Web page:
If you’re new to fishing, you may not know the importance of fishing knots. But the knot is one of the most important parts of fishing – it’s the link between the angler and the fish. Not all knots can be used in all scenarios though. We have created a list of some of the best knots for different fishing scenarios and have explained how to make these knots so you have an easy time learning them. Even if you’re an advanced angler, you may learn a new knot that can help you catch fish.

Basic Fishing Knots

The Six-Turn San Diego Jam knot is a mouthful to say, but it’s a great knot to use when tying on a lure or a fly. The knot uses wraps around the tag end and the standing line allowing it to cushion itself. It’s also stronger than clinch knots, a more popular and traditional choice for lure and fly knots, because they only wrap one strand.

To do the Six-Turn San Diego Jam you’ll need to:

  1. Thread the line. Make sure to do it through the hook’s eye, carefully, and then double it back around 10 inches.
  2.  Wrap the tag end over itself. After you do that, wrap it around the standing line. Do this seven times, slowly moving towards the hook.
  3. You will then need to pass the tag end through the first open loop at the hook eye (the opposite end of the hook). You may need to use a finger to make it easier for yourself. Then you’ll need to thread the tag end through the open loop.
  4. Lastly, you’ll pull the tag end tight, making sure the wraps don’t overlap.

The J knot is a great knot to use when you need to tie the leader to the line.

To use this knot you’ll need to:

  1. Lay the leader and the line over top each other for several inches.


  2. You’ll then form a loop by tying an overhand knot. Make sure that the leader line is pulled through the loop.
  3. Run the end of the line and the leader through the backside of the loop.
  4. Repeat all of this, from the top to the bottom.
  5. Moisten the lines with water and pull.

The Rapala knot is a great knot for tying on a lure. It can be also used for fly fishing, if you need your fly to be of a freer movement. The wraps that are used in the Rapala knot relieve stress where the standing line enters, and the standing line is cushioned by the overhand knot.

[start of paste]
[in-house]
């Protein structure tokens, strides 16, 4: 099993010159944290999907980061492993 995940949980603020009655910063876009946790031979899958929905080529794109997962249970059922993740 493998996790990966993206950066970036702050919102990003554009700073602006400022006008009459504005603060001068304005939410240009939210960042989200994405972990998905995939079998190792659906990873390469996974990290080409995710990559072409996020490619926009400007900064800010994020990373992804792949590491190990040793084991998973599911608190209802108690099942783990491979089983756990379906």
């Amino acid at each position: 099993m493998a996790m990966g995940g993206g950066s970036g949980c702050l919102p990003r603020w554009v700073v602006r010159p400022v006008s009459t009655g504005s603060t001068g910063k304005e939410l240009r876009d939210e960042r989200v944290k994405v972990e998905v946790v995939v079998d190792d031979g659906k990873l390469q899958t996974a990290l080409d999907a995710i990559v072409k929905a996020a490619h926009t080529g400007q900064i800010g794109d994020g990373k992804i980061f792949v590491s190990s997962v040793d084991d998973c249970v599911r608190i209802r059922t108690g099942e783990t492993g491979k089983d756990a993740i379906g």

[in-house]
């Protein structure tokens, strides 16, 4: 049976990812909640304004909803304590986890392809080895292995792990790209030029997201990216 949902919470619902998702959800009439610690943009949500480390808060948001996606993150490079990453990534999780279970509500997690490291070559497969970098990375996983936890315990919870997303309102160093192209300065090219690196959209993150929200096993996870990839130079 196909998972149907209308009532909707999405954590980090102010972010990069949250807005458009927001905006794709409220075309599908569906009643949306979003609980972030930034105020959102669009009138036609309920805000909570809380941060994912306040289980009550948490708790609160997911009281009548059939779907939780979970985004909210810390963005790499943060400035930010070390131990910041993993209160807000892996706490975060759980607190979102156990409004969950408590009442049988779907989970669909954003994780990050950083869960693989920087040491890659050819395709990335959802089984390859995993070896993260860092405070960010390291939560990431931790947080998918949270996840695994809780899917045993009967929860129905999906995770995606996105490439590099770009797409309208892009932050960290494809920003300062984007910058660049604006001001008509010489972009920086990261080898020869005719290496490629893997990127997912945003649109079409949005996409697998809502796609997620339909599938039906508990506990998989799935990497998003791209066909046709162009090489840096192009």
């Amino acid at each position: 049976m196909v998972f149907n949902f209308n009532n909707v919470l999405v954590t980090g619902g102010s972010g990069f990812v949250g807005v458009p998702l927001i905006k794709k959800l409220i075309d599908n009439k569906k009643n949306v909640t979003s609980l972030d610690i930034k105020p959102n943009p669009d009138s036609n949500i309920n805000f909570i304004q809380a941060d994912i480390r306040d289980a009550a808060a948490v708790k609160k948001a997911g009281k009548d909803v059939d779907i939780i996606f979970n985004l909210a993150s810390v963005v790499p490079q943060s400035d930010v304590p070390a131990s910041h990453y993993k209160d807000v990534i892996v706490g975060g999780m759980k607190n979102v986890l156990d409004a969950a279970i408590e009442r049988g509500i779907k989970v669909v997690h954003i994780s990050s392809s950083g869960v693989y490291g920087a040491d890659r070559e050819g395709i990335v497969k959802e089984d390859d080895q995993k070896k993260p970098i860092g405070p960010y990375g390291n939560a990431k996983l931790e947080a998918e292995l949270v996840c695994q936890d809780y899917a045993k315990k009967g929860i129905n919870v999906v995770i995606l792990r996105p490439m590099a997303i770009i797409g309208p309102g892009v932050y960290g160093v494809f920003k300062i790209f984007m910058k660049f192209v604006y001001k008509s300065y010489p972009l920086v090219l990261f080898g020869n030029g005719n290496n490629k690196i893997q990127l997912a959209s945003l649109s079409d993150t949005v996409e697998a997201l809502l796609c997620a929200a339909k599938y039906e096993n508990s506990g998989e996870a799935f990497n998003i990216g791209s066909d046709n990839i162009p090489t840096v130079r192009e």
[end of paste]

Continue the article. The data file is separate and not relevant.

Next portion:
To use a Rapala knot:

  1. You’ll need to tie an overhand knot above the tag end of your line.
  2. Thread the tag end through the lure and then again through the overhand knot.
  3. Make around three wraps around the standing line then pass the tag end through the loop that was formed.
  4. Moisten the line and tighten it.

The Uni knot is a great, dependable knot. It’s really useful for when you need to tie monofilament and/or fluorocarbon lines to lures.

It’s also very simple, you only need to do three things to complete it:

  1. First, you’ll need to run the line through the hook eye to form a loop.
  2. Turn that line five times around in the loop.
  3. Moisten the line and pull it tight.

The Blood knot is a great knot for fly fishing. It’s mostly used when you need to join two lines of a similar size.

To do a blood knot:

  1. You’ll need to overlap the two lines. Twist them around each other seven times.
  2. Repeat the above step, but do it the other way, the same amount of times.
  3. Finally, pull the lines in opposite directions (slowly). The knot will gather together.

Lastly, the Bimini Twist, which is also known as the Albright knot, is a great, versatile, reliable knot that is great to use when you need to tie two different types of lines together. It can also be used if the lines are of the same type but just different diameters.

You’ll need to start the knot by:

  1. Making a loop in the heavier line. Run the lighter line through it.
  2. Wrap the light line about ten times over itself and the heavier line’s loop.
  3. The tag end should be fed through the loop.
  4. Slide the wraps on the heavy line to the end of the loop and tighten the line.BloodKnot_HowTo

Every fisherman has his favorite knots, and I’m sure you can learn plenty more knots if you come out with us on the Kona Fishing Charters boat when you come out to fish with us. Who knows, we might even learn some new knots from you. At Kona Fishing Charters, you will have tons of fun fishing with us. Call us at (808) 960-1424 to learn more about Kona fishing charters!